2-Arachidonoylglycerol or 2-AG
2-arachidonoylglycerol or 2-AG is the second most common endocannabinoid—it appears to be associated with “down-regulating” the effects of external stimuli. It is also involved with emotional expression and energy balance. It binds better to CB1 receptors than to CB2 receptors, but is also reported to bind to several other types of receptors.
Interactions of Cannabinoids and the ECS
Why the focus on the ECS, AEA and 2AG enzymes, and the CB1 and CB2 receptors? The point is that the ECS is an important regulatory system for maintaining physical, emotional and mental health. When we begin to see how the ECS functions, that may provide us with valuable clues to see how other substances may be used to support the homeostatic functions of the ECS.
Can You “Boost” the ECS?
Can you boost or support your own personal ECS?
Yes, you can. Here’s how:
- Diet. If you eat well, your diet should provide all the vitamins, minerals and nutrients you need to be healthy and strong. If you don’t give your body all it needs, you could be in trouble. The ECS uses both omega-3 and omega-6 fatty acids to build AEA, 2-AG and the CB receptors. Since omega-6 fatty acids are easy to find in foods, supplementation with the omega-3 fatty acids can improve the availability of these components of the ECS.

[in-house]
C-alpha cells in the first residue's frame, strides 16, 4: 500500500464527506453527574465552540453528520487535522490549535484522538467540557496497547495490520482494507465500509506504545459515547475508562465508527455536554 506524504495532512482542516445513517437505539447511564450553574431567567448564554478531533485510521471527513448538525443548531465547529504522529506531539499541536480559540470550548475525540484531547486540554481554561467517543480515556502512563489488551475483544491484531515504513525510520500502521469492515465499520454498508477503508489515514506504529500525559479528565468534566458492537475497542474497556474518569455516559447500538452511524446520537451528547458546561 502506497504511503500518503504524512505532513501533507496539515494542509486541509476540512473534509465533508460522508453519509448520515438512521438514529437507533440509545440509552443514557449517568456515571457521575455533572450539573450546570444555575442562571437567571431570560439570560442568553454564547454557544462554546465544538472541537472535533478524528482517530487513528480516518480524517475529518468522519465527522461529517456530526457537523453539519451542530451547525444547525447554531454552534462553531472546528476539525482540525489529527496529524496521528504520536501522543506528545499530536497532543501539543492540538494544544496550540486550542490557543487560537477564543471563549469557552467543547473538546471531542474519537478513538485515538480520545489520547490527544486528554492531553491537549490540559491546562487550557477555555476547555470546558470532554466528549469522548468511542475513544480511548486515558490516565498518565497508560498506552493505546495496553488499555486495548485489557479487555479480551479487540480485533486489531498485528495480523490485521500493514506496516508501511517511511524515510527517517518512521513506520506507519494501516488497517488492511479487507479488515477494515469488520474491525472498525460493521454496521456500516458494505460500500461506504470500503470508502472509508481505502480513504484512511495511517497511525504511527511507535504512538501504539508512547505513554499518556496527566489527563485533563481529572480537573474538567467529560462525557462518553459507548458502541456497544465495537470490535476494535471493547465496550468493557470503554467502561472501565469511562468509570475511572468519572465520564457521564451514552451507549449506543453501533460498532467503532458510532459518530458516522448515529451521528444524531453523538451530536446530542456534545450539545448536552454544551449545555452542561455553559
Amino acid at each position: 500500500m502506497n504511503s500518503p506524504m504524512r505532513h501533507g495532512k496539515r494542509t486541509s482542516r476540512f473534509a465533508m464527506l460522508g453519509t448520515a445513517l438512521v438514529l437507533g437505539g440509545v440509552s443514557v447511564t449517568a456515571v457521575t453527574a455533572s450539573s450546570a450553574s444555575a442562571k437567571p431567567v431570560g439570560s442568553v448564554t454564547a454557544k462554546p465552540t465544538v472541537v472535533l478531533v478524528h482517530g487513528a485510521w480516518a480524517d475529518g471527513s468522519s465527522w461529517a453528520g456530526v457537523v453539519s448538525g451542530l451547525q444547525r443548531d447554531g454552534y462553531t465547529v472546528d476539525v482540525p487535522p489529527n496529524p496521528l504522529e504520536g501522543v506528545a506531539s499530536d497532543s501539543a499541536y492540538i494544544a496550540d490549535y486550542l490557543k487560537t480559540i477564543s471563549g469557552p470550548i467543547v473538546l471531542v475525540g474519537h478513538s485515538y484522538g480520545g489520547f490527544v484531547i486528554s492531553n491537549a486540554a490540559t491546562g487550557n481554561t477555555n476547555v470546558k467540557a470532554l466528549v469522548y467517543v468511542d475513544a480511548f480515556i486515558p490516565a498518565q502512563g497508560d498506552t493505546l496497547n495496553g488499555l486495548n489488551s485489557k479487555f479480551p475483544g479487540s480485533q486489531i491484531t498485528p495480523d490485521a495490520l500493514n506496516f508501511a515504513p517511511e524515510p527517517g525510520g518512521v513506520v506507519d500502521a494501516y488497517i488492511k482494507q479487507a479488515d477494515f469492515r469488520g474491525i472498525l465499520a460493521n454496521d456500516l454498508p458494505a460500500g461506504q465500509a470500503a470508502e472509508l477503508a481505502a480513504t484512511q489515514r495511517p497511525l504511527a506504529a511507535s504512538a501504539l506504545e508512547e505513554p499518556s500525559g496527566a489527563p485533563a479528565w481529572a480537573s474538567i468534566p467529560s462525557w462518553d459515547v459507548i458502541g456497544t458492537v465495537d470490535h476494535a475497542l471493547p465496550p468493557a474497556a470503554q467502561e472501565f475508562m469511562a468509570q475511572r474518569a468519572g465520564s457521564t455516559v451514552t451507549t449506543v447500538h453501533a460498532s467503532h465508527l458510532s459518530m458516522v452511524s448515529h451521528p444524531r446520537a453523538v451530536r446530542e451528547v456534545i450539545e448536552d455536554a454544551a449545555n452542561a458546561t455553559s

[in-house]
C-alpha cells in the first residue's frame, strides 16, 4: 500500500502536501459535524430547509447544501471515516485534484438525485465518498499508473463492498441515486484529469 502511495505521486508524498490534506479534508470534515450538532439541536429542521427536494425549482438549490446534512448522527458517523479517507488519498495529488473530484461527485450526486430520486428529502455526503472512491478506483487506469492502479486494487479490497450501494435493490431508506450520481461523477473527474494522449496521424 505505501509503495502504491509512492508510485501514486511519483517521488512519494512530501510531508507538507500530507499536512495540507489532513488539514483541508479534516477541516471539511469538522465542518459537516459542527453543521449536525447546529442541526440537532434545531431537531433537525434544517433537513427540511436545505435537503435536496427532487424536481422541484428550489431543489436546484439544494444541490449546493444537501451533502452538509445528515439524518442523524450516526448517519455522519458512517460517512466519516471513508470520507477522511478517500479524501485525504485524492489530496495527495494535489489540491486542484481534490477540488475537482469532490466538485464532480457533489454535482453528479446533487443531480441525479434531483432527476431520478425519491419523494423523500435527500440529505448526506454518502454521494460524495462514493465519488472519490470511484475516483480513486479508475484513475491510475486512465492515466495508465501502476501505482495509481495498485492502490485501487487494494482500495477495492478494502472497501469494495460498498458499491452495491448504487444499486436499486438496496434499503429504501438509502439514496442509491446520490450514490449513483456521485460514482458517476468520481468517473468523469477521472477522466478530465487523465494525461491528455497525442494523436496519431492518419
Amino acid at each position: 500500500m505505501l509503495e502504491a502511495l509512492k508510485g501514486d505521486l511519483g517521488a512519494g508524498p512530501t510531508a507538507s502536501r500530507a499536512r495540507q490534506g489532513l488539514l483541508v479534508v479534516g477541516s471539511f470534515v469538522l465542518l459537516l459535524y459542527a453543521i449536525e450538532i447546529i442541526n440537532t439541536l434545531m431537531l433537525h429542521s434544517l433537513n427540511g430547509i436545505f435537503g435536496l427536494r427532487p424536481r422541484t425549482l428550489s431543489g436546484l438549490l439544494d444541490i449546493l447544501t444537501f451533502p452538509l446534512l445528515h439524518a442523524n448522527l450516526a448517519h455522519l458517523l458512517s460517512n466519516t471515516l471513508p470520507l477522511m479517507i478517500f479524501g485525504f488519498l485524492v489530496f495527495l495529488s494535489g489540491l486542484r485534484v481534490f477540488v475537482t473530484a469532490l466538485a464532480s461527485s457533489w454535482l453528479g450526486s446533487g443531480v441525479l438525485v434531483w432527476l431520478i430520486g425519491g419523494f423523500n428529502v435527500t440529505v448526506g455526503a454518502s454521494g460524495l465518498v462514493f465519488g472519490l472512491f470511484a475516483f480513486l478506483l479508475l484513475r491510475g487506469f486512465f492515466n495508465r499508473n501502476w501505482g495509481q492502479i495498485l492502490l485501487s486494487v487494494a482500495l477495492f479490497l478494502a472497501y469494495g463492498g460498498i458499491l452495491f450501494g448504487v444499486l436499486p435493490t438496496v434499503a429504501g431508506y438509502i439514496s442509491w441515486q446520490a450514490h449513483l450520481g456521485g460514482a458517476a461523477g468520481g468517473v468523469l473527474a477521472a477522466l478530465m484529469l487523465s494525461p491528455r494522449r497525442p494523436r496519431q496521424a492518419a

- Make certain lifestyle choices. Avoiding alcohol can improve the state of the ECS because high alcohol consumption has been shown to reduce the levels of CB receptors and can increase the risk of addiction. Exercise is a stress-management tool and can naturally increase the levels of your endocannabinoids.
Clinical Endocannabinoid Deficiency—Can It Explain Some Medical Conditions?
As a general rule of thumb, if a biological system exists, there can be some deficit or deficiency in that system. Alternatively, conditions are likely to be found where that system is overactive. This is one of the areas where homeostasis can be important in balancing both under- and overactivity of a system.